Bo Miller, former political candidate, said people were assuming they lived in a normal world, but they don’t. “We no longer have the luxury of time to consider or time to react,” he said. He suggested that the FCO would not be totally relying on what Cayman’s Government said, and that there was “extreme concern about how we’re managing our affairs.” He suggested people send their comments straight to the FCO.
Bodden Town MLA Anthony Eden said it took almost a decade to deal with the Partnership for Progress paper, so he wanted to know what the rush was now. He urged asking for an extension of time for Caymanians to have their say.
Questions from the audience included one about human rights and voting. Derrick Powell wanted to know how Cayman could have a Bill of Rights that spoke about equality and yet some people could have multiple votes in elections while others had only one. Mr. McLaughlin said the constitution does not deal specifically with voting constituencies but permits legislation to be passed that spells out details. Currently voting is dealt with in the Elections Law. Mr. Miller suggested a Private Member’s Motion could be brought asking for an amendment to the Elections Law. Ms Banks said the Boundaries Commission had made recommendations. The Legislative Assembly has deferred debate on “one man, one vote” to a date to be fixed.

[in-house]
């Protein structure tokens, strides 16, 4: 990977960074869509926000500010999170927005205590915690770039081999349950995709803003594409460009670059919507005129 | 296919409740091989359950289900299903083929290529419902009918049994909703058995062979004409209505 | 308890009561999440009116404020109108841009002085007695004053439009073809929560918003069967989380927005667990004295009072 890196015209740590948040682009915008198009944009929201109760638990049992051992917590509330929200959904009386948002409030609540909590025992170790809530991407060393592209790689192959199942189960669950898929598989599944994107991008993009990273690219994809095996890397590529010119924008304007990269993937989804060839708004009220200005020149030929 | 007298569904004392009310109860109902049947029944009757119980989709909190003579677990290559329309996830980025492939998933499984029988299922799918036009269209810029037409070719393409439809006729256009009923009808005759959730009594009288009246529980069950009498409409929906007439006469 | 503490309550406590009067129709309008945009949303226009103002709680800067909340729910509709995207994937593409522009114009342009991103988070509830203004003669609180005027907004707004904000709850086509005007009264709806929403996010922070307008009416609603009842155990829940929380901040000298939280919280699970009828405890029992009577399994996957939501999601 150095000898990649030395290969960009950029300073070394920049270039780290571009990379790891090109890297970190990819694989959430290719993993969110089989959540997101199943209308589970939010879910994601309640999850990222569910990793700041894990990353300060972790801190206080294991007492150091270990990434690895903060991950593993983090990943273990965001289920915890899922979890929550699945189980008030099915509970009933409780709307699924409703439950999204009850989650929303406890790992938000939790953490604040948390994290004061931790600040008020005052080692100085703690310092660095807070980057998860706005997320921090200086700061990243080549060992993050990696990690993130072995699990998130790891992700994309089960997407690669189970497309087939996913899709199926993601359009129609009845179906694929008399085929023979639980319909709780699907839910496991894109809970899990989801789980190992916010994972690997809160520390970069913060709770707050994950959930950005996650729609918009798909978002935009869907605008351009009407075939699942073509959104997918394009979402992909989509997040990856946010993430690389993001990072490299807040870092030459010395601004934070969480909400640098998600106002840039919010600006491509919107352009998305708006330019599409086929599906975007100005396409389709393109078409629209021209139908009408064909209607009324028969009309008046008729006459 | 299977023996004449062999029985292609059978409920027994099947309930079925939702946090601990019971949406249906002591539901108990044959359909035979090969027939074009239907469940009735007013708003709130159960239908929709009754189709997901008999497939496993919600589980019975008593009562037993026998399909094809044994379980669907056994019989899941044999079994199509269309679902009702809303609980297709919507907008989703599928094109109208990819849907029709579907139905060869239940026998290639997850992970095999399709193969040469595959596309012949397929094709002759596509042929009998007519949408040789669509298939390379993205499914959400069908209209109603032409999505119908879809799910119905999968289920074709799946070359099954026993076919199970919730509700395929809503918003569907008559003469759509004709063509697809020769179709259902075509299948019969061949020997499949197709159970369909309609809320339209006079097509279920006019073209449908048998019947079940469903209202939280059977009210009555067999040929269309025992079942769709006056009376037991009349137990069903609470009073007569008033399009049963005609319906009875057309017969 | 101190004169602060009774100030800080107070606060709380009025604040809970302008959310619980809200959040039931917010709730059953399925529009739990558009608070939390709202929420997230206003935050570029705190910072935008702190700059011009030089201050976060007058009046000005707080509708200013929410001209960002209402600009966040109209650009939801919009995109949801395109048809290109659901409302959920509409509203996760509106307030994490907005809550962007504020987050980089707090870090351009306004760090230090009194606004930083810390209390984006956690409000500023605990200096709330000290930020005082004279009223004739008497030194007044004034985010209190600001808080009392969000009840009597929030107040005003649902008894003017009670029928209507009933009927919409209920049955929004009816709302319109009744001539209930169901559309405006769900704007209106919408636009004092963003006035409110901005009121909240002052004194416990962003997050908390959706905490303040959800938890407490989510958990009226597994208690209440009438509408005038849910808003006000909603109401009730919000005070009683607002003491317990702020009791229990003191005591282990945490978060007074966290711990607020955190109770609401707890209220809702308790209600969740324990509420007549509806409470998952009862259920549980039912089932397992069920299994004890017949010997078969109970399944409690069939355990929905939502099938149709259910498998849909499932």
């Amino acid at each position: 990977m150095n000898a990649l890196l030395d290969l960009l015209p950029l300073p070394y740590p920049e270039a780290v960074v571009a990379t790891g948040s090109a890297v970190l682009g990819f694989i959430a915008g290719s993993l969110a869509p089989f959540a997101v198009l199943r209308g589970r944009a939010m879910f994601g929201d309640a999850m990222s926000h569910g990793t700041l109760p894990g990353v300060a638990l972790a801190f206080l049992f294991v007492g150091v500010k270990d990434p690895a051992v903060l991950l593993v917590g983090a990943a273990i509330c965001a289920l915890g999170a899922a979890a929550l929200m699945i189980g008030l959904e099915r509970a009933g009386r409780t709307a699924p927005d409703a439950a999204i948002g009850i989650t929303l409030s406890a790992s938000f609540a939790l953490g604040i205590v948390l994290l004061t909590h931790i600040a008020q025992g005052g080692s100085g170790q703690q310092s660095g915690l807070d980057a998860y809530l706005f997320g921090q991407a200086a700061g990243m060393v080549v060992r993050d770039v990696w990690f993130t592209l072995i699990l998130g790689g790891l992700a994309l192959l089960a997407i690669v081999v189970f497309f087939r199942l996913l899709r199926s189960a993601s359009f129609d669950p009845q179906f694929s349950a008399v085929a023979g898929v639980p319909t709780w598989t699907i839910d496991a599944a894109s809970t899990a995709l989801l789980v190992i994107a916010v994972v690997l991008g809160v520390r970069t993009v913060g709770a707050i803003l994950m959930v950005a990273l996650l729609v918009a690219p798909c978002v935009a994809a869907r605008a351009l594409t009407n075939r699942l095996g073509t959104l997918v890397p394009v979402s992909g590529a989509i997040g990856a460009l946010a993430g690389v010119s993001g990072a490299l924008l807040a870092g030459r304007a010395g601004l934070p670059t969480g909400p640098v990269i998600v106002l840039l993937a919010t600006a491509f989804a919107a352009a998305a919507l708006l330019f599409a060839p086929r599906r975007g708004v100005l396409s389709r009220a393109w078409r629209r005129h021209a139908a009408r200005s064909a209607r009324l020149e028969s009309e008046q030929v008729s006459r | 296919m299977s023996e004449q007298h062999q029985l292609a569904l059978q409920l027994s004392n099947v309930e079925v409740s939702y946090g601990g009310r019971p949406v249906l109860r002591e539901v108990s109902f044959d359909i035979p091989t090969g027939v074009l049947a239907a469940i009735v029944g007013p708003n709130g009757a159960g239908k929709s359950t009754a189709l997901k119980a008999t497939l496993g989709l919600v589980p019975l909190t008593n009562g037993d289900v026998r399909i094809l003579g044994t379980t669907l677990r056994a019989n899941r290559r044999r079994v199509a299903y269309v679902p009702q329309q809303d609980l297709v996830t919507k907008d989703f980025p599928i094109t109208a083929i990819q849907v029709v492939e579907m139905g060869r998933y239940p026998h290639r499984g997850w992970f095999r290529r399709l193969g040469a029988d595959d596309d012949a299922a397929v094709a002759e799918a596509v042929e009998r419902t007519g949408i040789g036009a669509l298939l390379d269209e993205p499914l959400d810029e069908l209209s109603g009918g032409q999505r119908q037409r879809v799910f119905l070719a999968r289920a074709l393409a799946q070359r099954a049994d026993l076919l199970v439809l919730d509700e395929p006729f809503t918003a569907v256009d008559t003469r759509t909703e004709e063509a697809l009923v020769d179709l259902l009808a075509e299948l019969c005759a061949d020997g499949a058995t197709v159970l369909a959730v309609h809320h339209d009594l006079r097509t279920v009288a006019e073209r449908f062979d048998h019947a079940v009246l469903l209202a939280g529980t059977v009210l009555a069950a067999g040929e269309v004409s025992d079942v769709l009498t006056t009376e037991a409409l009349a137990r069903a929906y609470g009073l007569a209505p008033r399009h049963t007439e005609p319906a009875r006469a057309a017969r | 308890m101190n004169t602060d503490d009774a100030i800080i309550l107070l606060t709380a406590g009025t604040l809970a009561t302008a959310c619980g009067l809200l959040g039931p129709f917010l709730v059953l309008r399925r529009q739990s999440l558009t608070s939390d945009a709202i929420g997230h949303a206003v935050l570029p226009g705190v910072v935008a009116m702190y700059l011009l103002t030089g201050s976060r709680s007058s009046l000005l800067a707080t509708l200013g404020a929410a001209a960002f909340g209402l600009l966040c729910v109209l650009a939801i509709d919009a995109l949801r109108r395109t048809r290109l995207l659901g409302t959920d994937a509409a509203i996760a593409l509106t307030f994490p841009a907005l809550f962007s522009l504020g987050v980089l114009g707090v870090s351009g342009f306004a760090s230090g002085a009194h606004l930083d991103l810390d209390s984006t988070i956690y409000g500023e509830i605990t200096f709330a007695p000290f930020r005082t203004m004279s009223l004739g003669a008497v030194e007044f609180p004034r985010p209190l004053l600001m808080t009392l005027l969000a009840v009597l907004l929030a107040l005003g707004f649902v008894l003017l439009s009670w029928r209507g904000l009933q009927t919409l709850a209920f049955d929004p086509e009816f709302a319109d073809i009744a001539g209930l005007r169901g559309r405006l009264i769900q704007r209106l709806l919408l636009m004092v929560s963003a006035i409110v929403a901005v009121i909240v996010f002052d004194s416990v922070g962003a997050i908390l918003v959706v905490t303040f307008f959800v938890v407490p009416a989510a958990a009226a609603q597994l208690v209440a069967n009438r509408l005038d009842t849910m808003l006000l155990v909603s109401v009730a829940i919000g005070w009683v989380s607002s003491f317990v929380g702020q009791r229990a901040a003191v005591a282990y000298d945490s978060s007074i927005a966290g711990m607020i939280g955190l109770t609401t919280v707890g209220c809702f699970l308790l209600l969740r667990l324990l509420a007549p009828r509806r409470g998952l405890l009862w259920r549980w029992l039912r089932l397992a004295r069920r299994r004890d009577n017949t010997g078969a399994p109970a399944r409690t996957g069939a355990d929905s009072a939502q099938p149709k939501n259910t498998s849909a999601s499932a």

Lana Mae Smith said many people did not have access to the Internet or did not want to use it to submit comments. Mr. Miller said the printed questionnaires could be placed in a box somewhere in the new Government Administration Building.
Also speaking briefly at the meeting were architect Marco Whittaker, who detailed plans for the recreation area at the Old Man Bay dock (Caymanian Compass, 30 August) and Police Chief Inspector Robert Scotland, who recently took charge of the Eastern Districts Command.